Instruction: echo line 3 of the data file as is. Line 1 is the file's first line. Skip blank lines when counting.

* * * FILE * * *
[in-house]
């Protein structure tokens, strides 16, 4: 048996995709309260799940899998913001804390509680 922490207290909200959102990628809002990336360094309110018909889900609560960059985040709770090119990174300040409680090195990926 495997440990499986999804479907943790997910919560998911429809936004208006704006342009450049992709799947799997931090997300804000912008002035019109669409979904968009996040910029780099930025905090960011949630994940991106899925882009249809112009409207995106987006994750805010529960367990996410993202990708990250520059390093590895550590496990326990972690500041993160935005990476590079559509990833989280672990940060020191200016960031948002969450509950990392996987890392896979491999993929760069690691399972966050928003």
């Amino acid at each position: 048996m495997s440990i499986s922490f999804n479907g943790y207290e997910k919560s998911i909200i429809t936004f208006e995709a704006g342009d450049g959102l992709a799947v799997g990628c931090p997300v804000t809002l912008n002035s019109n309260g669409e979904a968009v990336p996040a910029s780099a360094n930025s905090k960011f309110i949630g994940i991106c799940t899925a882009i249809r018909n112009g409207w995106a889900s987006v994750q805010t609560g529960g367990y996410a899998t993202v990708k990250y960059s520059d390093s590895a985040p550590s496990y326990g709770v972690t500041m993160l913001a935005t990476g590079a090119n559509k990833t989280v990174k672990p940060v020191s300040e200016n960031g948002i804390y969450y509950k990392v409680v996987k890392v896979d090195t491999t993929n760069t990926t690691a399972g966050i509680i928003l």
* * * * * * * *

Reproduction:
């Amino acid at each position: 048996m495997s440990i499986s922490f999804n479907g943790y207290e997910k919560s998911i909200i429809t936004f208006e995709a704006g342009d450049g959102l992709a799947v799997g990628c931090p997300v804000t809002l912008n002035s019109n309260g669409e979904a968009v990336p996040a910029s780099a360094n930025s905090k960011f309110i949630g994940i991106c799940t899925a882009i249809r018909n112009g409207w995106a889900s987006v994750q805010t609560g529960g367990y996410a899998t993202v990708k990250y960059s520059d390093s590895a985040p550590s496990y326990g709770v972690t500041m993160l913001a935005t990476g590079a090119n559509k990833t989280v990174k672990p940060v020191s300040e200016n960031g948002i804390y969450y509950k990392v409680v996987k890392v896979d090195t491999t993929n760069t990926t690691a399972g966050i509680i928003l």